You begin by bouncing a ball--in the house, on the driveway, along the sidewalk, at the playground. Then you start shooting: legs bent, eyes on the rim, elbow under the ball. You shoot and follow through. Let it fly, up, up and in. No equipment is needed beyond a ball, a rim, and imagination. How simple the basic act is. I'm not sure exactly when my interest turned to passion, but I was very young, and it has never diminished.
When I was a teenager, alone in the high school gym for hours, the repetition of shooting, shot after shot, became a kind of ritual for me. The seams and the grain of the leather ball had to feel a certain way. My fingertips went right to the grooves and told me if it felt right. The key to the fingertips was keeping them clean. I would rub my right hand to my sweaty brow, then against my T-shirt at chest level, and then I would cradle the ball. By the end of shooting practice, the grime had made its way from the floor to the ball to my fingertips to my shirt. After thousands of shots, my shirts were permanently stained.
The gymnasium itself was a part of my solitary joy. I took in every nuance of the place. It was a state-of-the-art facility, with retractable fan-shaped glass backboards. The floor was polished and shining; when I moved, it glistened as if I were playing on a mirror. The only daylight streamed in from windows high along the sloping ceiling. The smell was not of locker room mildew but of pungent varnish and slightly oiled mops, the guarantors of floor quality throughout the years. The gym's janitor insisted on one absolute rule: no street shoes allowed on the floor. It was sacred terrain, traversable only by the soft soles ofConverse or Keds.
Then there were the sounds. Thwat, thwat! The ball hit the floor and the popping sound echoed from the steel beams of the ceiling and the collapsed wooden stands that stacked up twenty feet high. Thwat, thwat, squeak--the squeal of your sneakers against the floor, followed by the jump and then the shot. The swish of the ball through the net, a sound sweeter than the roar of the crowd. Swish. Thwat, thwat, squeak, swish!
I couldn't get enough. If I hit ten in a row, I wanted fifteen. If I hit fifteen, I wanted twenty-five. Driven to excel by some deep, unsurveyed urge, I stayed out on that floor hour after hour, day after day, year after year. I played until my muscles stiffened and my arms ached. I persevered through blisters, contusions, and strained joints. When I got home I had to take a nap before I could muster the energy to eat the dinner that sat in the oven. After one Friday night high school game, which we lost to our arch rival, I was back in the gym at nine on Saturday morning, with the bleachers still deployed and the popcorn boxes scattered beneath them, soaking my defeat by shooting. Others had been in this place last night, I thought, but now I was here by myself, and I was home.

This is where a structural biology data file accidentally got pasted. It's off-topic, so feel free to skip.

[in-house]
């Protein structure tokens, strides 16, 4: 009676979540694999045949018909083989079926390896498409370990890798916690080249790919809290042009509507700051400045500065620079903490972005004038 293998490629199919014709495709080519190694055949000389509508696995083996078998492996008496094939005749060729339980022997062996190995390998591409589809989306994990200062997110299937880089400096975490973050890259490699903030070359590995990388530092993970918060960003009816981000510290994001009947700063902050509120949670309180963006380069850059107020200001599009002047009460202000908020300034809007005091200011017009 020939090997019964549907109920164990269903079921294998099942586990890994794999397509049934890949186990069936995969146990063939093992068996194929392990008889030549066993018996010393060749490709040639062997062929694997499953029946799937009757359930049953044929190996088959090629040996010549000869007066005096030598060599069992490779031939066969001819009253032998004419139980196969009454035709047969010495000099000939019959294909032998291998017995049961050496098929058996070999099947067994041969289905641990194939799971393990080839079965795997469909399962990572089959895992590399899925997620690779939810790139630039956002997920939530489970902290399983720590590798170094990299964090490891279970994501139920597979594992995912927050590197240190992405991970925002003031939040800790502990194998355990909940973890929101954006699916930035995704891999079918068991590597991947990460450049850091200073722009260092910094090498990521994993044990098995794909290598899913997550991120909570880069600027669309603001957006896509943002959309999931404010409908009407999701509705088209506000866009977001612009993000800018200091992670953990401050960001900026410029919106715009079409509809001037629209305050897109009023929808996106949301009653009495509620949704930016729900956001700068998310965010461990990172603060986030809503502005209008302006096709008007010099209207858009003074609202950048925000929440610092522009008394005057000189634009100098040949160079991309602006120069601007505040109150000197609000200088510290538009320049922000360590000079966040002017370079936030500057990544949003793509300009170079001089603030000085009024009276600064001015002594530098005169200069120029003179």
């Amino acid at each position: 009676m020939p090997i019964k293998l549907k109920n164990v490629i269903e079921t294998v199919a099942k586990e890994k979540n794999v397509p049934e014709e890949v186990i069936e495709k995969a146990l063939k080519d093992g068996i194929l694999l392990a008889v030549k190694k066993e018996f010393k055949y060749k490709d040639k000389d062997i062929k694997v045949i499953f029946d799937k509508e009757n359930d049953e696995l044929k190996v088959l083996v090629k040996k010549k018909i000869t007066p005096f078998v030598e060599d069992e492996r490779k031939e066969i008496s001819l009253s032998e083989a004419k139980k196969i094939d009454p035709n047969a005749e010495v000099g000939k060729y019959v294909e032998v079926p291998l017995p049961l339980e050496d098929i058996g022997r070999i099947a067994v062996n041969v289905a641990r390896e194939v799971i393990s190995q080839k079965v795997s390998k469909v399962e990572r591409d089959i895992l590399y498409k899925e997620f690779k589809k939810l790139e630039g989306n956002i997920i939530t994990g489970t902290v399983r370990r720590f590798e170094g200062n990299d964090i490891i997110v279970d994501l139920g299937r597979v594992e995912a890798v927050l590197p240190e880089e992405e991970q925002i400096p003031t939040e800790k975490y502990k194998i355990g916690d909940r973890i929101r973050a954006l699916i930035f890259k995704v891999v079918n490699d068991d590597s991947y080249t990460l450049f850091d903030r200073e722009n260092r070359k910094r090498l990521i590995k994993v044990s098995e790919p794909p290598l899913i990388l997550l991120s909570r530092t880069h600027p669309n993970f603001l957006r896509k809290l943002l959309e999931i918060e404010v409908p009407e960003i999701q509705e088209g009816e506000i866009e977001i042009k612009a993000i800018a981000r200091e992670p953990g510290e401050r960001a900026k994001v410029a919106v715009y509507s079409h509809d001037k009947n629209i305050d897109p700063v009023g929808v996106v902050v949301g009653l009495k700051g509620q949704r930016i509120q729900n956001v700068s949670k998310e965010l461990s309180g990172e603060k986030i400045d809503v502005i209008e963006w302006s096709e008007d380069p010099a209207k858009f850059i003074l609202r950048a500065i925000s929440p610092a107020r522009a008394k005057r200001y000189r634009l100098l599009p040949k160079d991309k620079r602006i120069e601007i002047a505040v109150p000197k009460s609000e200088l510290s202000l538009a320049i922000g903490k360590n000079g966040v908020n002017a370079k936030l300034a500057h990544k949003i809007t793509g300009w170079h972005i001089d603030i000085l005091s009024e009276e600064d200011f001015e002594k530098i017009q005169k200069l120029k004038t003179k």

When I practiced alone, I often conjured up the wider world of basketball. Maybe I had just seen the Los Angeles Lakers play on TV the day before; I'd try to remember a particular move that Laker forward Elgin Baylor had made, then imitate it. I would simulate the whole game in my mind, including the spiel of the announcer. "Five seconds left, four seconds, three, Bradley dribbles right in heavy traffic, jumps, shoots--good at the buzzer!" I dreamed that someday I'd experience that moment for real, maybe even take the clutch shot in the state finals. In my dream, of course, I'd hit it and we'd be state champions.
The passion of solitary practice was matched by the joy of playing team ball. The constant kaleidoscope of team play was infinitely interesting to me. For every challenge thrown up by the defense, there was an offensive counter. Having the court sense to recognize this in the flow of the game produced a real high. The notion that someday I could be paid to play a game I loved never occurred to me.
You could always tell that Magic Johnson loved to play. He smiled, grimaced, and pushed himself and his teammates. His gusto honored the game. Some players these days seem more angry than joyful, yet the great ones still have a zest. Grant Hill's pleasure comes from his game's completeness and his own unflappable composure. Hakeem Olajuwon exudes a delighted confidence when the ball goes into him at the low post. Clyde Drexler, like Dr. J in earlier years, conveys an effortless joy when he has the ball in open court and heads for the basket.
Even the controversial Dennis Rodman evinces a love of the game despite his antics. His game within the game is rebounding. He studies films to see which way a shooter's shot usually bounces. He keeps his body in top shape. He uses his body only after he uses his brain and his eyes, and then he makes a second, third, and fourth effort. When he gets the ball, he smiles the smile of someone dedicated to something well beyond himself.
The women's game in particular is full of a kind of beautiful enthusiasm. On many teams each player seems deeply involved in her teammates' spirits as well as their play. I used to love to watch Kate Starbird spark her Stanford team with her tenacity, intensity, and 3-point-shooting skill, but the epitome, for me, is Chamique Holdsclaw of Tennessee, the female Michael Jordan. She has a winning combination of zeal and ability that allows her to generate excitement in the crowd, dedication among her teammates, and fear in the minds of her opponents. Her sheer love of the game becomes infectious.